Opinion: Pools and doggie doors = formula for disaster

An adventurous little girl being welcomed through a doggie door by the new family dog almost spelled disaster to a California family visiting Phoenix last week. Her squeals of delight probably saved her life.

Last time the Martinez kids visited their Arizona cousins was last Labor Day. Luke was 4 and couldn’t quite reach the sink to wash his hands, or the latch to open the backyard pool gate. Sam was 6 and learning to ride a bike and to swim. He was pretty good at both, but needed more practice. Yolanda was just learning to walk toward outstretched hands and also learning to run away from them when she was feeling especially sassy.

William? He was the big kid who could be trusted to keep them all safe and happy while the adults caught up on family news. Even in auntie’s back yard, where the sparkling pool was safely fenced.

But this visit is different. Luke has grown and can wash his hands without help. And he can reach the pool gate, too. Sam can ride his bike without wobbling, but he hasn’t been swimming in almost nine months and he “kinda forgot how to do it.”

Yolanda? She’s running and climbing and feeling sassy most of the time. William is still the big kid who can be trusted with the littles, but does he realize how they’ve grown and changed since the last Arizona visit and how he must heighten his vigilance around the pool?

Their mom and auntie hadn’t really thought about it either. Then they heard Yolanda’s squeals and the puppy’s enthusiastic yips as the two of them crawled out of the doggie door, which led straight into the pool enclosure.

“She squealed with delight as the new dog showed her his gateway into the back yard. The dog and doggie door are new since we’ve been here, and we didn’t even think about the danger it posed,” said her usually vigilant mom, Anna. “We’re all really careful around the pool, but each kid, in the nine months since we have been here, has grown and changed. That means we have to adjust our safety measures.”

American Red Cross water safety instructors agree.

Kristin Bolick, longtime water safety and lifeguard instructor, is a mom, grandmother and emergency medical technician in a hospital emergency department. “You MUST constantly evaluate everyone’s safety around a pool. That includes elders as well as children,” she said.

Bolick knows that firsthand. “Nobody is ever ‘waterproof.’ Several layers of safety measures must be in place to help keep people safe. Swim lessons. Safety fences and self-latching gates. Locking doors with alarms. Responsible adults who are truly watching the kids every moment.”

She lists several more safety measures.

“Have water rescue equipment close by. Keep a phone fully accessible so you can call 911 if someone needs help. Know CPR. If you are supervising kids around a pool, stand up near the edge—sitting or lying down on a chair keeps you from seeing a child near the edge of the pool.”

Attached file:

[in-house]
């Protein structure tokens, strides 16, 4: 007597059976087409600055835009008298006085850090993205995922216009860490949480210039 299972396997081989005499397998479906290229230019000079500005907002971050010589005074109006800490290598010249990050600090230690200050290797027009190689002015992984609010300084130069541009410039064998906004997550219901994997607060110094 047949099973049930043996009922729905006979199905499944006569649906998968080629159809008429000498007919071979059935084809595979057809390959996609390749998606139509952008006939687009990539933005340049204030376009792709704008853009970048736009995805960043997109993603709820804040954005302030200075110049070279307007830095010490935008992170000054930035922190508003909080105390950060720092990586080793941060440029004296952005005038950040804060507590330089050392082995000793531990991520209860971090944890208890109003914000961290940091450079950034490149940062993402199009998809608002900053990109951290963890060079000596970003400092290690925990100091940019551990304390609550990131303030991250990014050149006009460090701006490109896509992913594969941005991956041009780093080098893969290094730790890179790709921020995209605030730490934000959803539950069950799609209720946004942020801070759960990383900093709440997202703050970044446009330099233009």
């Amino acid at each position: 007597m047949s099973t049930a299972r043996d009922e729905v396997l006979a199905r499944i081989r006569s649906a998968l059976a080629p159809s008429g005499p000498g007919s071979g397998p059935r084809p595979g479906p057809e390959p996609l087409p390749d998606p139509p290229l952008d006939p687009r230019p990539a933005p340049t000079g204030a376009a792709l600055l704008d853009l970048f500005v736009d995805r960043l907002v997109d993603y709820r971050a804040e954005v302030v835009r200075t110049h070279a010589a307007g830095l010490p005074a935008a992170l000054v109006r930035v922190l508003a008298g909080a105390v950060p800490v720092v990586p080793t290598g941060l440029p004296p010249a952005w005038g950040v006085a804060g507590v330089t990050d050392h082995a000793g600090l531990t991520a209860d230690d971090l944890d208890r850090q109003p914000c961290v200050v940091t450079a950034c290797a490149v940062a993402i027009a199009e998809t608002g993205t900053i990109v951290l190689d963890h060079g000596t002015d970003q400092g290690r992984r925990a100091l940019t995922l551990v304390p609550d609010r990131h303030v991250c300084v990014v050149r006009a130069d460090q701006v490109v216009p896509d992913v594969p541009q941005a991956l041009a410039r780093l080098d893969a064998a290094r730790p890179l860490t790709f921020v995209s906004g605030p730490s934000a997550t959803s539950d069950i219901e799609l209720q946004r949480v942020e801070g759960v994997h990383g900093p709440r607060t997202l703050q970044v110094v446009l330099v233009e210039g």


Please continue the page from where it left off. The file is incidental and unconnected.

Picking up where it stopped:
A Mesa mom learned that lesson in a frightening afternoon when she and another mom supervised fourth graders at an end of the year school swim party. A toddler slipped into the water, unnoticed, and then clung to the edge of the pool.

“There was no splash—no crying—we thought we were watching. We both sat within a couple feet of the pool and kept our eyes on the kids. Then one of them yelled that the baby needed help. Baby? We had no idea he had slipped in and was clinging to the side of the pool, just three feet from us.”

Her advice? STAND UP on the edge of the pool when you are “on duty.”

And that brings up another tip from the Red Cross instructor. “It’s sadly common for a child to drown when several adults are present and all of them are ‘watching the kids.’ Designate one adult to be the full-time, responsible watcher for half an hour, then transfer that responsibility to someone else. Maybe use a special hat or lanyard to indicate who is responsible for the kids.”

She makes another important point. “Don’t drink alcohol while you are watching children around water. Stay sharp. Don’t allow rough-housing or running around a pool. Slipping and falling can be disastrous. That includes adults as well as kids.”

Her last piece of advice? “Learn to swim, and teach your kids to swim. It’s great exercise and family time to be in the pool in the summer time. Have fun! Just don’t ever think your kids are totally water proof.”

For more water safety information, contact redcross.org or call 1-800-REDCROSS.

Trudy Thompson Shumaker is a Red Cross volunteer.

Sponsored Content

(0) comments

Welcome to the discussion.

Keep it Clean. Please avoid obscene, vulgar, lewd, racist or sexually-oriented language.
Don't Threaten. Threats of harming another person will not be tolerated.
Be Truthful. Don't knowingly lie about anyone or anything.
Be Nice. No racism, sexism or any sort of -ism that is degrading to another person.
Be Proactive. Use the 'Report' link on each comment to let us know of abusive posts.
Share with Us. We'd love to hear eyewitness accounts, the history behind an article.